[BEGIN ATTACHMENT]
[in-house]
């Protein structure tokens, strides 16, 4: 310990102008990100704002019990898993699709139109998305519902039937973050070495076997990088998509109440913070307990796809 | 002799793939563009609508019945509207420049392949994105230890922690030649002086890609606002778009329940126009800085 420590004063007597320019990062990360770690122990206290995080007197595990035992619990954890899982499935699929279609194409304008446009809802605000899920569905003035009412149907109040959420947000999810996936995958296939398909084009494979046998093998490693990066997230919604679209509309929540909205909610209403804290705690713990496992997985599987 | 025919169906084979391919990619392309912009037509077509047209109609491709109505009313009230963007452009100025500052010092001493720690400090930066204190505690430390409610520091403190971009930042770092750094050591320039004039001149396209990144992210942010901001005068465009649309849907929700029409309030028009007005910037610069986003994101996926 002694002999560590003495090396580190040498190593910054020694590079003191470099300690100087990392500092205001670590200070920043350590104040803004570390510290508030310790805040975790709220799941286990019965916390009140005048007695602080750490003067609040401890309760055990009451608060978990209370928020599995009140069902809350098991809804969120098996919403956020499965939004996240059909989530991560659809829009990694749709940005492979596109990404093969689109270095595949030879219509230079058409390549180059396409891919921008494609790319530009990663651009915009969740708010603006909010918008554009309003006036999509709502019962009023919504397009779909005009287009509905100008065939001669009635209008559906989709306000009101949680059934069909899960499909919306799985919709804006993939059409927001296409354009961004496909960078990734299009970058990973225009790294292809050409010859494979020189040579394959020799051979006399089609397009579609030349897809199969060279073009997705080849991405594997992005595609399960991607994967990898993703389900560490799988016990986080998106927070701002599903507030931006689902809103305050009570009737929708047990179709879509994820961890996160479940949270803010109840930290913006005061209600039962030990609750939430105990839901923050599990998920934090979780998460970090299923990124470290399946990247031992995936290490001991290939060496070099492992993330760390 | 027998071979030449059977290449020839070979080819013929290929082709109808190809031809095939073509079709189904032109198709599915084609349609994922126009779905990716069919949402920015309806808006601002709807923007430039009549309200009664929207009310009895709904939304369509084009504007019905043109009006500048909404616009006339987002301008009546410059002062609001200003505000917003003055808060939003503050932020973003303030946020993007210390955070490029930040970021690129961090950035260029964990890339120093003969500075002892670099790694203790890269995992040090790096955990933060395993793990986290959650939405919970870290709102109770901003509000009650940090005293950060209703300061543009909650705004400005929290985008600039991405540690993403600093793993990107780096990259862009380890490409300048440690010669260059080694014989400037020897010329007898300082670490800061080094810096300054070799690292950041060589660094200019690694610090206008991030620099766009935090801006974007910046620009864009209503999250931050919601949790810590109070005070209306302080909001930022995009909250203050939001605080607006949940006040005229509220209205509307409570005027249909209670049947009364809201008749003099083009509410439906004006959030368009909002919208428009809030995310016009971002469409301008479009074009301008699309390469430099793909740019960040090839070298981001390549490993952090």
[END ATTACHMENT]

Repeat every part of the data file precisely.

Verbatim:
[in-house]
């Protein structure tokens, strides 16, 4: 310990102008990100704002019990898993699709139109998305519902039937973050070495076997990088998509109440913070307990796809 | 002799793939563009609508019945509207420049392949994105230890922690030649002086890609606002778009329940126009800085 420590004063007597320019990062990360770690122990206290995080007197595990035992619990954890899982499935699929279609194409304008446009809802605000899920569905003035009412149907109040959420947000999810996936995958296939398909084009494979046998093998490693990066997230919604679209509309929540909205909610209403804290705690713990496992997985599987 | 025919169906084979391919990619392309912009037509077509047209109609491709109505009313009230963007452009100025500052010092001493720690400090930066204190505690430390409610520091403190971009930042770092750094050591320039004039001149396209990144992210942010901001005068465009649309849907929700029409309030028009007005910037610069986003994101996926 002694002999560590003495090396580190040498190593910054020694590079003191470099300690100087990392500092205001670590200070920043350590104040803004570390510290508030310790805040975790709220799941286990019965916390009140005048007695602080750490003067609040401890309760055990009451608060978990209370928020599995009140069902809350098991809804969120098996919403956020499965939004996240059909989530991560659809829009990694749709940005492979596109990404093969689109270095595949030879219509230079058409390549180059396409891919921008494609790319530009990663651009915009969740708010603006909010918008554009309003006036999509709502019962009023919504397009779909005009287009509905100008065939001669009635209008559906989709306000009101949680059934069909899960499909919306799985919709804006993939059409927001296409354009961004496909960078990734299009970058990973225009790294292809050409010859494979020189040579394959020799051979006399089609397009579609030349897809199969060279073009997705080849991405594997992005595609399960991607994967990898993703389900560490799988016990986080998106927070701002599903507030931006689902809103305050009570009737929708047990179709879509994820961890996160479940949270803010109840930290913006005061209600039962030990609750939430105990839901923050599990998920934090979780998460970090299923990124470290399946990247031992995936290490001991290939060496070099492992993330760390 | 027998071979030449059977290449020839070979080819013929290929082709109808190809031809095939073509079709189904032109198709599915084609349609994922126009779905990716069919949402920015309806808006601002709807923007430039009549309200009664929207009310009895709904939304369509084009504007019905043109009006500048909404616009006339987002301008009546410059002062609001200003505000917003003055808060939003503050932020973003303030946020993007210390955070490029930040970021690129961090950035260029964990890339120093003969500075002892670099790694203790890269995992040090790096955990933060395993793990986290959650939405919970870290709102109770901003509000009650940090005293950060209703300061543009909650705004400005929290985008600039991405540690993403600093793993990107780096990259862009380890490409300048440690010669260059080694014989400037020897010329007898300082670490800061080094810096300054070799690292950041060589660094200019690694610090206008991030620099766009935090801006974007910046620009864009209503999250931050919601949790810590109070005070209306302080909001930022995009909250203050939001605080607006949940006040005229509220209205509307409570005027249909209670049947009364809201008749003099083009509410439906004006959030368009909002919208428009809030995310016009971002469409301008479009074009301008699309390469430099793909740019960040090839070298981001390549490993952090």